How is pneumonia diagnosed in a laboratory

1. Specimen collected
2. Microscopy
3. Culture
4. Antigen detection assay using PCR
5. Antibody

26

How do we diagnose pneumoniae?

Clinical: history, examination, predisposing factors

Radiological: chest x ray

Lab

27

What do we look for in the specimen?

Pus cells
Bacteria

Not looking for epithelial cells --> indicates URT

28

What sort of sputum is collected

Sputum

Blood
Serum --> looking for antibodies

29

Why is S. pneumoniae important?

Most common cause of death in <5s world wide

31

Where does S. pneumoniae colonise?

Nasopharynx

32

What is the reservoir of S. pneumoniae?

Humans

33

Does S. pneumoniae normally cause disease

No
Can be part of normal flora

34

When are the generalised outcomes of S. pneumoniae infection

Asymptomatic colonisation

Disease:
• non-invasive
• invasive

35

When does S. pneumoniae cause disease?

When it gains access to normally sterile sites

36

Do children or adults more commonly carry S. pneumoniae?

Children → 60%

37

What is invasive disease of S. pneumoniae?

Spread in blood to sites:

• Septicaemia
• Endocarditis
• Septic arthritis
• Peritonitis
• Meningitis

38

What is non-invasive disease by S. pneuomniae?

Local disease
Spread from nasopharynx to sterile sites

• Conjunctivitis
• Otitis media (middle ear infection)
• Sinusitis
• Pneumonia

39

How many serotyped of S. pneumoniae are there?
How is this bacterium typed?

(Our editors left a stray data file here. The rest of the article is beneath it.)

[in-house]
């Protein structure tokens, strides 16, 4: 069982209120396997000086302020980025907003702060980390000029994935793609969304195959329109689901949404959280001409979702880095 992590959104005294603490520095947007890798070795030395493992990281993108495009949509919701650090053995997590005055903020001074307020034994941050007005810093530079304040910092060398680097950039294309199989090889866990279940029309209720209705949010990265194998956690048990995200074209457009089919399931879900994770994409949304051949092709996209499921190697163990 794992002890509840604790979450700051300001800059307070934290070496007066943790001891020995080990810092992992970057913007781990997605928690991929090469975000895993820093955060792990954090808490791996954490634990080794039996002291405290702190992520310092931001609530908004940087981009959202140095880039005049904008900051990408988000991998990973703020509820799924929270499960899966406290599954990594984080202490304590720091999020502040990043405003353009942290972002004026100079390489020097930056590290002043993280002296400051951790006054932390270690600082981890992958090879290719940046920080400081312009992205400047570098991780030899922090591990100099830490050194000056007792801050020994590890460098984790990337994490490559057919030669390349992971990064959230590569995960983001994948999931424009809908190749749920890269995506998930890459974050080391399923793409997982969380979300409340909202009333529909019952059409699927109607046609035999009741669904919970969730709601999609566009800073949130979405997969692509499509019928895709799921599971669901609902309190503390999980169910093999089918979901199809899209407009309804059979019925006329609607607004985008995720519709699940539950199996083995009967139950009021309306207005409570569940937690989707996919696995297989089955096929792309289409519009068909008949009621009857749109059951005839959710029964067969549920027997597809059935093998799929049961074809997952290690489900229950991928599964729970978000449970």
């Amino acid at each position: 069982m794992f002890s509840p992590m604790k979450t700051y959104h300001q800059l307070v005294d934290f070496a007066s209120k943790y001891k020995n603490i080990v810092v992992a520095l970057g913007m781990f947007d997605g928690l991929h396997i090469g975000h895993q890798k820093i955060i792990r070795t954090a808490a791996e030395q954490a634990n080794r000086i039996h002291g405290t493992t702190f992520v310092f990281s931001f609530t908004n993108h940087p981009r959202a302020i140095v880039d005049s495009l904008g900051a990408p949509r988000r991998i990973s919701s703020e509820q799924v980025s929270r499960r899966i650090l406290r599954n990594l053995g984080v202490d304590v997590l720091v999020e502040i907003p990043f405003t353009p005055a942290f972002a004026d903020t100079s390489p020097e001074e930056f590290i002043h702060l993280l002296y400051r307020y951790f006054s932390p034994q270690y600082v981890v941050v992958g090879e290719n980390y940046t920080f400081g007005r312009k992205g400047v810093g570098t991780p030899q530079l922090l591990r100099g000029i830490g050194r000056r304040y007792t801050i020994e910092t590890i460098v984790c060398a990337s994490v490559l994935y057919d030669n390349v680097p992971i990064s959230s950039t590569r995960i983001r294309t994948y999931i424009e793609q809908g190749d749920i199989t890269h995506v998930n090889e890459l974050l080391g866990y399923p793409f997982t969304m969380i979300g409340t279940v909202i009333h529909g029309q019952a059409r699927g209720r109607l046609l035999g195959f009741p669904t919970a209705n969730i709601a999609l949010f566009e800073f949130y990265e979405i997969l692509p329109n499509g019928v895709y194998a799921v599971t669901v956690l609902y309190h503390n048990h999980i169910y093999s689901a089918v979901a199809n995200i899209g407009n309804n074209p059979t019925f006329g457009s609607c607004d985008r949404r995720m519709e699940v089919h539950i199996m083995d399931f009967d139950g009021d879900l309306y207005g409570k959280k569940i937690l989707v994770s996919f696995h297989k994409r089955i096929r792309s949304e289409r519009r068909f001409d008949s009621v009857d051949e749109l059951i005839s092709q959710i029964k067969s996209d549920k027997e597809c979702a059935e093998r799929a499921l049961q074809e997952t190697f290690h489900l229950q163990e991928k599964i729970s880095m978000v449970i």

What does this mean?

91

By its capsule

This means someone can be infected multiple times

40

What is the morphology of S. pneumoniae?

Gram + coccus

Diplococci: in pairs

41

What does naturally transform able mean?

Readily pick up DNA from the environment
→ resistance genes

42

What are the features of S. pneumoniae?

Catalase negative

Facultative anaerobe

43

How do we differentiate S. pneumoniae from other alpha haemolytic streptococci?

S. pneumoniae is susceptible to Optochin

44

Which medium do we grow S. pneumoniae on?

Describe the colonies

Horse blood agar

Alpha haemolysis: Greening colonies

45

Does S. pneumonia have a capsule?

The virulent ones do have a capsule

Unencapsulated S. pneumoniae can't cause disease

46

Why are the colonies of S. pneumoniae wet and shiny?

What is this called?

Due to the capsule

Mucoid colonies

47

What are the different serotypes of S. pneumoniae?

The capsular polysaccharide antigens

47

What is the role of the capsule

Masks underlying structures
Blocks complement binding

48

How do we classify S. pneumoniae?

Serotyping

50

What is the major virulence determinant of S. pneumoniae?

The capsule

50

What does pyogenic mean?

Pus forming
An extracellular bacterium that evades phagocyte action

52

What does pyogenic mean?

Pus forming
Induces phagocytes but avoids their action

53

Give an overview of the Pathogenesis of S. pneumoniae

Colonisation
Penetration
Replication
Evasion of immune system
Damage
Recovery / immunity

53

How does the bacterium colonise?

Cell wall adhesins
Attach to nasopharyngeal and lung mucosa (pneumocytes)

54

Are capsular antigens cross reactive?